Hartselle tax increase appears dead
By Deangelo McDaniel
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HARTSELLE — Saying plans for a new high school can't move forward without the city's support, Mayor Dwight Tankersley broached the idea of a 1-cent sales tax increase in Hartselle.
At least one council member was willing to go against his campaign promise of no new taxes. But a council majority was not willing to commit to Tankersley's tax increase plan.
This means a sales tax increase is likely dead and Hartselle students will continue to attend classes where they have for more than 50 years, Council President Kenny Thompson said.
"From what I'm hearing, I think it's going to be difficult for us to get three (council members) to pass a sales tax," Thompson said.
Council members Samie Wiley and Mark Mizell said they were "absolutely" opposed to the mayor's tax plan. Thompson was willing to support the tax as long as the school system gave money for the school.
Councilman Bill Smelser said he promised not to increase taxes during his campaign. But on Monday he said he has learned since taking office that it takes a lot of money to run a city.
"How do the citizens want the council to improve services?" Smelser asked. "Property tax? 1-cent sales tax? We're open for suggestions."
Asked about his opinion on the sales tax, Councilman Bill Drake said, "All I'm doing tonight is listening. I'm not going to make a decision tonight."
A one-penny hike would increase the sales tax rate in Hartselle from 8 cents to 9 cents. This is what customers pay in Decatur. In rural areas of Morgan County, it is 7 cents.
The funding plan Tankersley put on the table during Monday's meeting included using $2.3 million in city revenue to cover the existing debt and debt for a new high school.
The one-penny increase would generate about $1.5 million annually. Under the mayor's funding formula, a portion of this money would be left to fund city projects.
Even with that analysis, Wiley and Mizell said they would not support the sales tax increase.
"I don't think it's right for the council to vote to put a 1-cent tax on the people of Hartselle," Wiley said. "I think the people ought to have a vote. If the people want a new school, they will vote for the tax."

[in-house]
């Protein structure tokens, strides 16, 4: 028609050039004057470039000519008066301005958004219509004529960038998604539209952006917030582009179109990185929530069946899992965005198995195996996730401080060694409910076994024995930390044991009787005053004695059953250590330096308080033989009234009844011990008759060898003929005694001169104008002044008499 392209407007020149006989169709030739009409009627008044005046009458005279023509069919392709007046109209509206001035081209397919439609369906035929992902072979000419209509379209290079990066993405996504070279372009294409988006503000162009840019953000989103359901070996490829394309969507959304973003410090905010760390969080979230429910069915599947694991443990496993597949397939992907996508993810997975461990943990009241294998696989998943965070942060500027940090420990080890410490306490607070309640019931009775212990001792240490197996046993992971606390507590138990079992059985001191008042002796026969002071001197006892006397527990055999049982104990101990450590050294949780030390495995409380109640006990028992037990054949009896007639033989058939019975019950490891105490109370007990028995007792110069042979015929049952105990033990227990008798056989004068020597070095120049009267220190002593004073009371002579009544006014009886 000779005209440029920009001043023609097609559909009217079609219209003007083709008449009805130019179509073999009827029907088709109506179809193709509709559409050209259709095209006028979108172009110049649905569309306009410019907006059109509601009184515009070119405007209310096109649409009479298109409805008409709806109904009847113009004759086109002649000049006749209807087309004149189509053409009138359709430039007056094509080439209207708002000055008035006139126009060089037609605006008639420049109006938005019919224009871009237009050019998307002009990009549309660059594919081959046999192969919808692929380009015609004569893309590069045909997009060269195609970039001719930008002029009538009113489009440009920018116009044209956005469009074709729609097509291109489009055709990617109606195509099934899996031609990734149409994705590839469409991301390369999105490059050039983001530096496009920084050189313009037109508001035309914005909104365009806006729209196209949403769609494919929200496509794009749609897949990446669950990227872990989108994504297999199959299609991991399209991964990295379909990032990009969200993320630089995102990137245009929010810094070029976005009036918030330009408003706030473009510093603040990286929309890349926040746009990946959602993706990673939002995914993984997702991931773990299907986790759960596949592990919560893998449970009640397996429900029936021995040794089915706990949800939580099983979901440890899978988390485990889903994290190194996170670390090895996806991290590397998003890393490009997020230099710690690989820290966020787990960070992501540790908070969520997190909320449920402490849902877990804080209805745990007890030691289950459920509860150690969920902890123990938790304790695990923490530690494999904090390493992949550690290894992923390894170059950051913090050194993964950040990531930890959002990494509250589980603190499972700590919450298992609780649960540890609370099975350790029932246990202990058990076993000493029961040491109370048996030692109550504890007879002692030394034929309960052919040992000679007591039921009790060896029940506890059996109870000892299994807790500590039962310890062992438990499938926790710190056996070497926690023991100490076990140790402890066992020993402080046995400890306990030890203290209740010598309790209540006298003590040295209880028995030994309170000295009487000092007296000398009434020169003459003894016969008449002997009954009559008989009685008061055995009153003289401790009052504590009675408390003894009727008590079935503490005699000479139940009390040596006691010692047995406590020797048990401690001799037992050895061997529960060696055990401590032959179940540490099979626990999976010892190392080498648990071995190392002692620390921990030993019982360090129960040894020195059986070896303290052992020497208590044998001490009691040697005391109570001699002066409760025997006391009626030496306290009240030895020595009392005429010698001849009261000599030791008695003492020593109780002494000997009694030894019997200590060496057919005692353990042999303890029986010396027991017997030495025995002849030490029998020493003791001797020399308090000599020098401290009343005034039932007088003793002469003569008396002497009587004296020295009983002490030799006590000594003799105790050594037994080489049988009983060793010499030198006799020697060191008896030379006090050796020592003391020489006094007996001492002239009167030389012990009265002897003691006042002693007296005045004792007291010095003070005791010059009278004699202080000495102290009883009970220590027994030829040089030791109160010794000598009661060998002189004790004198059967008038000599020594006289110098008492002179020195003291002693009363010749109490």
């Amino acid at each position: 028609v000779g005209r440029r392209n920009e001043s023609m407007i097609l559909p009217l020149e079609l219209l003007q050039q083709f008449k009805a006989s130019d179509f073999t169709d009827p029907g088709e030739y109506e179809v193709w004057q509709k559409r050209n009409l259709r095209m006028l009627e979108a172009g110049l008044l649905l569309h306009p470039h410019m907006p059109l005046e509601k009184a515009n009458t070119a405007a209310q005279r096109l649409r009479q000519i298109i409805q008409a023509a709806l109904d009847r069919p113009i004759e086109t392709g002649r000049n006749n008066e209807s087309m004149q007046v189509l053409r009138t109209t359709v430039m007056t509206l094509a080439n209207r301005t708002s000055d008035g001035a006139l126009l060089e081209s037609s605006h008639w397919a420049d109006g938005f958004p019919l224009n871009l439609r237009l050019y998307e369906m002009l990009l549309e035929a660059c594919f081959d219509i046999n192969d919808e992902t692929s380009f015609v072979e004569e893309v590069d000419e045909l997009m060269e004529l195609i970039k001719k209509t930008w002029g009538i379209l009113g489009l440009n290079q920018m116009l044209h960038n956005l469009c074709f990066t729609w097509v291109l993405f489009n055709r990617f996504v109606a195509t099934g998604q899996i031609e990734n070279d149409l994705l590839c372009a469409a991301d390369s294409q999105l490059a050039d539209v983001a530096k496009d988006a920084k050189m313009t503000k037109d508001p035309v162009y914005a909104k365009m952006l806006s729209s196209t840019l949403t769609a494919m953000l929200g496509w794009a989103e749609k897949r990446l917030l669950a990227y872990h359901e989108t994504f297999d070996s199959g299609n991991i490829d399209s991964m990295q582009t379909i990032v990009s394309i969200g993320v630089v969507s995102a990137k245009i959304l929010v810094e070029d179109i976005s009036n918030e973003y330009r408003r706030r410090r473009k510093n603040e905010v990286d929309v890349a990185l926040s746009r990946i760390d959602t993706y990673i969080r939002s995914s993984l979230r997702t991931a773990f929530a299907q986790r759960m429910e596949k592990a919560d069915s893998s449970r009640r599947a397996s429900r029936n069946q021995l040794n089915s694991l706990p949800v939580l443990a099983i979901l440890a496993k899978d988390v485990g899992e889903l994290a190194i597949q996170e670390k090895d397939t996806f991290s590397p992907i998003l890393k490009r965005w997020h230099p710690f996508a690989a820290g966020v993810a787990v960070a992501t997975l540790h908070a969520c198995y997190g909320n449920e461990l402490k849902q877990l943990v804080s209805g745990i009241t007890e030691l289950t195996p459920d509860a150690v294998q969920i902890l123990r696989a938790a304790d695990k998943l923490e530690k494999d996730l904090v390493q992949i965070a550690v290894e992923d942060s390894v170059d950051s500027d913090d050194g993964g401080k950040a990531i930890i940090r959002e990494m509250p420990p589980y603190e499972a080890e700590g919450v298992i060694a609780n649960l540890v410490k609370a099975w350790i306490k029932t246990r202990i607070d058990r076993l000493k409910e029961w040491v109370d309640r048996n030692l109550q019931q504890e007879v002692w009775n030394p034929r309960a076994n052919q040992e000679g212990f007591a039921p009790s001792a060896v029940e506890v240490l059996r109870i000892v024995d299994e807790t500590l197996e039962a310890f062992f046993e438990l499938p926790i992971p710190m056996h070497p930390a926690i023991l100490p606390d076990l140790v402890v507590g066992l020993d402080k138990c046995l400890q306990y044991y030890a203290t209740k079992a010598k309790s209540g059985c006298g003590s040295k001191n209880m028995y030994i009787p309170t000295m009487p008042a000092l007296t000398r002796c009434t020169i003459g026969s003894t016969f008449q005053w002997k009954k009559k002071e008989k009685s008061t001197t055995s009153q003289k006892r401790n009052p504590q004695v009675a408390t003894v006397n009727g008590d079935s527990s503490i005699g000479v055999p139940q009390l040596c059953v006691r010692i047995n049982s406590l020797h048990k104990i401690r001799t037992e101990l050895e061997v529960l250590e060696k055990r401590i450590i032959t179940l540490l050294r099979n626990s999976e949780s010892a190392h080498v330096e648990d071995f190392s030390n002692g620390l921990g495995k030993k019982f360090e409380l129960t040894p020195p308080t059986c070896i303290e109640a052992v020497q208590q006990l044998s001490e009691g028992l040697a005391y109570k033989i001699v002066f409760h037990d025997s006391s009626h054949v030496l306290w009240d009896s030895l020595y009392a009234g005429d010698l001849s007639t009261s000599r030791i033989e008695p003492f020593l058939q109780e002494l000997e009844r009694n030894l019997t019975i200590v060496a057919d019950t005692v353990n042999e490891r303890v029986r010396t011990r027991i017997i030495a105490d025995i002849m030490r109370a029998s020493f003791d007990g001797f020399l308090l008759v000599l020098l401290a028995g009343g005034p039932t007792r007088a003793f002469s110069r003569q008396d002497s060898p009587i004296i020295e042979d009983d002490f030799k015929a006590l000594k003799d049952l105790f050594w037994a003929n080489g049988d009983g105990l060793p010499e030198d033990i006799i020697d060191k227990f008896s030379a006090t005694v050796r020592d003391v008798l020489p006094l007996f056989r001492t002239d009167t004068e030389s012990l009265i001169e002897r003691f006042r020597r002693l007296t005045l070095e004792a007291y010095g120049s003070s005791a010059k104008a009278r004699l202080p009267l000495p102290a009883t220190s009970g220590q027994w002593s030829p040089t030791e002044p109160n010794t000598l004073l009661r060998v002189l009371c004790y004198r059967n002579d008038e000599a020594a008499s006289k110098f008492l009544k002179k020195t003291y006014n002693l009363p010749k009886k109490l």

"I'm not going to vote for the 1-cent tax," Mizell said.
Wiley suggested that the board tighten its belt and propose putting some of the money on the table.
"There's got to be some fat in their budget," he said.
"Has the council asked the school board if they could trim their budget?" Mike Dowdy asked.
"Yes," Thompson said.
"What did they say?" Dowdy said.
"No," Thompson answered.
The school system proposed voting on a 12.5-mill property tax increase to pay for the school, which has an estimated cost of between $25 million and $30 million.
This issue died when Drake didn't support a resolution asking for a local bill enabling a property tax vote.
He did not apologize for his position on Monday.
"Not one person has called and said I wish you would change your mind," Drake said.
Drake said if the school system brought a petition to the council with a representative percentage of the voters saying they wanted a tax vote he would change his mind. He did not say what that percentage had to be.
Rep. Ronald Grantland, D-Hartselle, and Sen. Arthur Orr, R-Decatur, said they would not introduce the bill unless a unanimous City Council adopts the resolution asking for it.
While the unanimous rule is not law, local legislative leaders have had it for almost 50 years.
Hartselle tabled the resolution last month. At some point, Thompson said, the council will have to bring the matter off the table and vote it up or down.
If the council proceeds with the 1-cent tax, Ronnie Abercrombie of Abercrombie Chevrolet requested that city leaders have a public hearing on the matter.
"If you don't give business leaders an opportunity to speak, it's like taxation without representation," he said.
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